Spectral characterization of squeaking in ceramic‐on‐ceramic total hip arthroplasty: Comparison of in vitro and in vivo valuesElhadi Sariali Zhongmin Jin Todd Stewart John Fisher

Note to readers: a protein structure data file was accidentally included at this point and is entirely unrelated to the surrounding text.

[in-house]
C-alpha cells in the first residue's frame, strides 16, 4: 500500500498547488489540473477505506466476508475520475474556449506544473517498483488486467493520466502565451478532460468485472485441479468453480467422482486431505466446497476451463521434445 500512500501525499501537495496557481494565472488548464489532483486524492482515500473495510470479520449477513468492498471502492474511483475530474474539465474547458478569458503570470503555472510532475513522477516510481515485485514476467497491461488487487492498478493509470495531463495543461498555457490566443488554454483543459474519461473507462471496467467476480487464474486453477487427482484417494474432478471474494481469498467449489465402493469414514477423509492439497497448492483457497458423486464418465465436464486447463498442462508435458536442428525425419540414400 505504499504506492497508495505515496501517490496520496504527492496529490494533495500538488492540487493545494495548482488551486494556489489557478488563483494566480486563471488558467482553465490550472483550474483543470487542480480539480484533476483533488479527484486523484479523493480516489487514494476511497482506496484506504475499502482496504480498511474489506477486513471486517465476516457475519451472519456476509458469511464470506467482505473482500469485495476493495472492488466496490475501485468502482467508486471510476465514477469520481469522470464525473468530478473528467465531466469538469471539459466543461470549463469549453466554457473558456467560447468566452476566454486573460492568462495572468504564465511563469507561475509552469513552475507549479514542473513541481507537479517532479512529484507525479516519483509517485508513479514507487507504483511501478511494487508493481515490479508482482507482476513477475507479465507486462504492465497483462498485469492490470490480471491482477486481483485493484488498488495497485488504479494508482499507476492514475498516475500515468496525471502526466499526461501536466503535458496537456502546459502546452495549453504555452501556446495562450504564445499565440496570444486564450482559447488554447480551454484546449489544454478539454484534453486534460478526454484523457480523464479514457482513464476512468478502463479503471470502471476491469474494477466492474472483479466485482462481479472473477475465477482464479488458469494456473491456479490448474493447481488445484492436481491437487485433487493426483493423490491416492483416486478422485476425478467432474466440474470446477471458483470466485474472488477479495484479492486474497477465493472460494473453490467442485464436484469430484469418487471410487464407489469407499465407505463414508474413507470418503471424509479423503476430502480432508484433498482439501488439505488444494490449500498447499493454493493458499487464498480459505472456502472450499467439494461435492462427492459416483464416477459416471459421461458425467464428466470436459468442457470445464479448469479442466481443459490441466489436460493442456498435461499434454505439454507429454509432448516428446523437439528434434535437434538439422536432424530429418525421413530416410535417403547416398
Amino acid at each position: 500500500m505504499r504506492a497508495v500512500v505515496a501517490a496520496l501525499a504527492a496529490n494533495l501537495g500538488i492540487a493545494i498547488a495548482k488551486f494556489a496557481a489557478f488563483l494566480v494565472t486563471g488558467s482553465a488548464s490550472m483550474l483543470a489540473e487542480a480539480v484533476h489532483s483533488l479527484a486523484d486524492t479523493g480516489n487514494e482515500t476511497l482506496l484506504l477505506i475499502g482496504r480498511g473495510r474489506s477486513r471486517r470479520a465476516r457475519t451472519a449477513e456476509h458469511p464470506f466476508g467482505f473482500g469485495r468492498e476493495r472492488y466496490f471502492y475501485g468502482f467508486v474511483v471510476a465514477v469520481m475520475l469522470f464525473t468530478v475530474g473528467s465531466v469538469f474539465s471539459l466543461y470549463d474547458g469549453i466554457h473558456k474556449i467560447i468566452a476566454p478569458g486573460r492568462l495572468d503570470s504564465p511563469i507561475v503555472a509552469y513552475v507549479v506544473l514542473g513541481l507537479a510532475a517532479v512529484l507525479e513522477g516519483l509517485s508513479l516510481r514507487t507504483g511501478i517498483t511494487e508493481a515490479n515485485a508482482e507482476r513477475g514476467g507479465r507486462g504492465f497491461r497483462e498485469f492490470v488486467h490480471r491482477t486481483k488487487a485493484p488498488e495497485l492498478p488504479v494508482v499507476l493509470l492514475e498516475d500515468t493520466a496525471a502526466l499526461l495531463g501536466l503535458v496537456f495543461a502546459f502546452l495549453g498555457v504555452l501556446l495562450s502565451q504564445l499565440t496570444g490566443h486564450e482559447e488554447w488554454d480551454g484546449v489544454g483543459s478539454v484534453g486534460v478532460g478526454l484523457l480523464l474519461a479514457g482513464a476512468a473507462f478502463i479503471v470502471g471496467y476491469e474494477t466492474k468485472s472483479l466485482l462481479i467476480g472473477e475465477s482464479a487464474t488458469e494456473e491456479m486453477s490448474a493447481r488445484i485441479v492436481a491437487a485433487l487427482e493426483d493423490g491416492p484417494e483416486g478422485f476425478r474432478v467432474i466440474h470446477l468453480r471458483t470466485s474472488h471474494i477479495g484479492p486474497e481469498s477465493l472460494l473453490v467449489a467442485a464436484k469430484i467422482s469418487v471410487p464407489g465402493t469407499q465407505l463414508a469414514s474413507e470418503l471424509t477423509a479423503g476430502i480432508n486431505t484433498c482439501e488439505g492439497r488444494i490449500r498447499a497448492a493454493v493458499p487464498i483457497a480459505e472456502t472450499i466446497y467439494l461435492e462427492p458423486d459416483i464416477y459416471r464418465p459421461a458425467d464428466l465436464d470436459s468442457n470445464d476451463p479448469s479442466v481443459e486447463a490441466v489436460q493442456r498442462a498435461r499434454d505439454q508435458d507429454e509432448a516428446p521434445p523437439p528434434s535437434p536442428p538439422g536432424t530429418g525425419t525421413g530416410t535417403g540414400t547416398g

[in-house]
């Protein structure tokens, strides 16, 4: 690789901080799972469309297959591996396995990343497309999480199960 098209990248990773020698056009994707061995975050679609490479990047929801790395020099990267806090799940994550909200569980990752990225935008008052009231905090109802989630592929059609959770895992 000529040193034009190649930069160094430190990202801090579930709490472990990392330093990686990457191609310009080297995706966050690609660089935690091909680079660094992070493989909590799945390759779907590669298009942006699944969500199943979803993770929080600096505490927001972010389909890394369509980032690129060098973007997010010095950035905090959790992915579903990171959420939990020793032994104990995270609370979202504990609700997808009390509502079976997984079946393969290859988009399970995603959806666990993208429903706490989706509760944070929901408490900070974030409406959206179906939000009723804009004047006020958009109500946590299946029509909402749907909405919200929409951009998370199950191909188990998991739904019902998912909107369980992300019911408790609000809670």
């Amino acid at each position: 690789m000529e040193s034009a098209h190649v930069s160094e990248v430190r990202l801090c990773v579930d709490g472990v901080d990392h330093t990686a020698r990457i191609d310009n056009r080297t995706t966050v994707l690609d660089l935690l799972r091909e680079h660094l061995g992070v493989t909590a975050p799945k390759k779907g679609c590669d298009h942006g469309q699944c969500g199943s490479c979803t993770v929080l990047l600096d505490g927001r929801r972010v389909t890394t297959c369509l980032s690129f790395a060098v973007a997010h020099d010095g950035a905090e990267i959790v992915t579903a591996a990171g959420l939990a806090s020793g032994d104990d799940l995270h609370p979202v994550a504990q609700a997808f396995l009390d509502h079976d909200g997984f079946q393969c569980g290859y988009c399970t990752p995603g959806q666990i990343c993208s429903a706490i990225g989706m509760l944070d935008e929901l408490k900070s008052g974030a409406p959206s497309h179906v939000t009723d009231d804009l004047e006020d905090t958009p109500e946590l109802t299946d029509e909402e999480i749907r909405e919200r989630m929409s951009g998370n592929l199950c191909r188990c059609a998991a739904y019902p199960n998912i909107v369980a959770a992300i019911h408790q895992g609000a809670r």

Squeaking is a cause for concern in total hip arthroplasty (THA). However, the definition of this sound remains vague. Our goals were to characterize spectrally the squeaking in vitro under lubricated conditions and to compare the in vitro frequencies to in vivo frequencies. Four patients, who presented with a squeaking after ceramic‐on‐ceramic THA were investigated. In addition, 3 alumina ceramic 32 mm diameter components were tested in vitro under edge loading conditions using a friction simulator. Tests were conducted under lubricated conditions without and with the addition of a third body alumina particle. In vitro, no squeaking occurred under edge loading conditions. However, with the addition of a third body particle in the contact region, squeaking was obtained; the dominant frequency was 2.6 kHz. In vivo, the main recorded sound frequencies were: 2.3, 2.24, and 2.46 kHz for squeakers during walking and 1.45 kHz for a squeaker rising from a bent position. The in vivo recordings had a dominant frequency similar to, but slightly lower than, the in vitro values. Two types of squeaking were found in vivo and characterized spectrally. The rising squeaker had intermittent squeaking corresponding to a lower fundamental frequency compared to the walking squeakers. This finding suggests two different mechanism of squeaking.